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Why Did The Terminator Kill John Connor - And Why Was It So Controversial?

When you think of James Cameron and his film franchises, you have many to choose from. "Avatar" is the newest and the one most people would probably think of nowadays. But as a writer, producer, and director, he has been involved with franchises like "Alien," "Rambo," "Dark Angel," and movies like "True Lies," "Titanic," and "The Abyss." But perhaps one of his most successful and beloved franchises is "The Terminator." While he stepped away for years, Cameron returned to kill off his main character in the newest movie's first few minutes, a controversial decision that sparked considerable backlash and was completely intentional.

While some may assume that the studio was looking to restart the franchise by killing off the creator's mainstay and separating itself to start anew, Cameron revealed in a roundtable with the press interview (via IGN) that it was his idea to kill him off in 2019's "Terminator: Dark Fate." "The idea that we whack John in the first 30 seconds," the legendary director said. "That was my idea. I said, 'If we really want to surprise the audience and we want to get everybody off balance ...'" He went on to tell everyone that he meant to throw fans off.

"It's like we've invested so much across the first two films and then to some degree or other in the subsequent ones that I wasn't involved with, in this whole John Connor mythology," Cameron said. "It's like, 'Let's just get that right off the table. Let's just pull the carpet out from underneath all of our assumptions of what a Terminator movie is going to be about. Let's just put a bullet in his head at a pizzeria in the first 45 seconds.'"

Why killing John Connor was controversial

The core of "The Terminator" franchise has always been built around the necessary survival of John Connor (Edward Furlong) so he can eventually lead the humans in the resistance against the machines. After decades of writing movies that show him and his family and friends defying odds by surviving numerous assassination attempts by the machines, it was jarring to watch a new Terminator so easily walk up to him in a tiki bar with Sarah Connor (Linda Hamilton) looking on and dispatch him unceremoniously.

The result was a storyline that mirrored the original, only with a female savior of humanity and protector. This approach was not universally loved by fans. A Reddit thread asking them to weigh in caused a mixed reaction, with one deleted user stating, "My personal opinion was that it was a stupid idea. It completely destroyed everything that this franchise had built, and it felt like a waste." Another user, u/SparkG, echoed the displeasure by explaining further. "I would've liked it if the rest of the story wasn't literally about another John Connor. Why kill him if you're doing the same exact thing over again?" u/Almighty_Push91 added a short and sweet comment that tied the whole issue up. "Nope. Made T2 useless."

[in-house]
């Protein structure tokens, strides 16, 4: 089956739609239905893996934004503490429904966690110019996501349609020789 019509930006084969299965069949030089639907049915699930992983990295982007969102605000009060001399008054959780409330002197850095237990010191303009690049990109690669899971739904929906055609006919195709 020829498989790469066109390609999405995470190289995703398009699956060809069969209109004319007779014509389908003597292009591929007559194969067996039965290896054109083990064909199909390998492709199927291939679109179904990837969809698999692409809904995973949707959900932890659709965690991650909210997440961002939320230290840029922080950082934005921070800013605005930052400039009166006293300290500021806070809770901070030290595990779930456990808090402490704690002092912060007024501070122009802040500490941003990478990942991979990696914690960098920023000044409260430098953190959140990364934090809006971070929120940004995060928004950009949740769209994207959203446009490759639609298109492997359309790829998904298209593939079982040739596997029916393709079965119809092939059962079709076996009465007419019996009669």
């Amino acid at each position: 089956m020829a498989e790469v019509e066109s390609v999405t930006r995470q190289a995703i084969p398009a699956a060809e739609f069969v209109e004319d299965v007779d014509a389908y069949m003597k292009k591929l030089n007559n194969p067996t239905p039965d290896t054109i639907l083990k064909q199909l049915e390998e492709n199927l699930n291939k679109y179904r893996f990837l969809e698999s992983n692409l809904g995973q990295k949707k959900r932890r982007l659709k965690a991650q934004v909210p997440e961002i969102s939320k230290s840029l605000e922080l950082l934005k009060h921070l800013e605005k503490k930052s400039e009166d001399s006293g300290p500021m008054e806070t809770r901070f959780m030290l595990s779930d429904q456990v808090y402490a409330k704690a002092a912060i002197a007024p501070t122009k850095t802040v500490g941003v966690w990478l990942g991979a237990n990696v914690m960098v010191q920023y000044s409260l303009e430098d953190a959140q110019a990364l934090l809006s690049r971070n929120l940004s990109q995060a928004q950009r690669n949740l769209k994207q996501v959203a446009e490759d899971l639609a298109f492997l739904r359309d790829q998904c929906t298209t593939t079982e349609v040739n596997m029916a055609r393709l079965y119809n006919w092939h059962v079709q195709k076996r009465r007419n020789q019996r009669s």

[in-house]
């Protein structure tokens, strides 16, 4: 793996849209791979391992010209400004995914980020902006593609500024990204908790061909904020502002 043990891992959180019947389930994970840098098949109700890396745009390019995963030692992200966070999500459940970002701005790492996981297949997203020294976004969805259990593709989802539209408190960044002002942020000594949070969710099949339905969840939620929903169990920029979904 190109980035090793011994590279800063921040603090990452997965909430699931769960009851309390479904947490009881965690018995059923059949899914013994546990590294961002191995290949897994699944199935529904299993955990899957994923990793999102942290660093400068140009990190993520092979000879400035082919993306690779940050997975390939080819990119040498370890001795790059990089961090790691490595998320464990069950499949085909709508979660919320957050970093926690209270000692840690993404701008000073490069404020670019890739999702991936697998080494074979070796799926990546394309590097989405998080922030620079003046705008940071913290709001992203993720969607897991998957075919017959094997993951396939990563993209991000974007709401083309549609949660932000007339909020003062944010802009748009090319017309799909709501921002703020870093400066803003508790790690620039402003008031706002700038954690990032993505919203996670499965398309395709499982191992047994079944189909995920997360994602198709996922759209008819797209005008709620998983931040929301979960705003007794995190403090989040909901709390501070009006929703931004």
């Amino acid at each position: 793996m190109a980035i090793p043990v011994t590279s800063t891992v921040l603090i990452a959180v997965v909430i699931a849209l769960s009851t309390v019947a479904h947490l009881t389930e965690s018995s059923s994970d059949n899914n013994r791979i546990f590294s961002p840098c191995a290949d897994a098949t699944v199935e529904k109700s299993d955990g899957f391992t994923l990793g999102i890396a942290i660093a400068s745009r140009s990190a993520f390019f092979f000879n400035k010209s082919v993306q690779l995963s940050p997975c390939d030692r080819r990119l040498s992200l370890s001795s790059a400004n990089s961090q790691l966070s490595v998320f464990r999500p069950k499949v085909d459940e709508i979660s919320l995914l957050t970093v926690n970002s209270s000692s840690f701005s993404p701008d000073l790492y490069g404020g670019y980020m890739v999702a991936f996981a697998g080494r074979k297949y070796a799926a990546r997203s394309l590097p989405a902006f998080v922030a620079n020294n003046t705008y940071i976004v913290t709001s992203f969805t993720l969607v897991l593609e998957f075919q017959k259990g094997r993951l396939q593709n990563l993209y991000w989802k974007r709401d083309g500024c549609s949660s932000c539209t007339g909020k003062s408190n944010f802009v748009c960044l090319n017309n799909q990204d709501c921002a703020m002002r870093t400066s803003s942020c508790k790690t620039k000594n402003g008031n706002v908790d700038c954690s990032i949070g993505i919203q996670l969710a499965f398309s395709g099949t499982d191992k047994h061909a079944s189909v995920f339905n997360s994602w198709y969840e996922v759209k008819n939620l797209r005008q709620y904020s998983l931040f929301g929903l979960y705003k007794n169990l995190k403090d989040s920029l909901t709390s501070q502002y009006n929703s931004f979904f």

It wasn't all hate for the franchise creator's decision; some users found love for the path he took. u/Dispositionpsn showed support, "It worked; I totally never expected it." Other comments praised Cameron for having the guts to kill off Connor but criticized the rest of the movie for not following through by trying something different, instead electing to repeat the same storyline the franchise used over and over.

What if the machines win?

So the question posed to the audience when the machines actually succeed at the goal they have been chasing for decades is, what next? What happens when the machines finally kill John Connor? The answer to that question is the reason "Dark Fate" struggled to connect with its audience. There are only two outcomes that are possible with the death of Connor.

First, the most obvious outcome is that the machines win the war against the humans. While the villain triumphing over the hero is a bold idea that can leave audiences completely rattled, we always expect the hero to be victorious and the balance of the world to be restored at the end of a story. But when the villain wins, it can remind us that the world isn't fair. It robs us of the escapism. If it is done well, it can be highly effective, like "Fight Club" or "Se7en."

The second outcome is that the humans still win. While this is a safe outcome for the sake of our mental state, it creates one massive problem. If the humans can still win without their valuable savior Connor, what have we been doing for the last half-a-dozen movies? Killing Connor at the beginning of "Terminator: Dark Fate" was a creative decision that could have turned out extremely well if there had been a unique storyline following it. Unfortunately, simply retconning the same storyline after his death essentially tells us that it doesn't matter if the heroes protect the new chosen one; another one is likely right behind them anyway, robbing us of the very stakes the "Terminator" franchise has always had.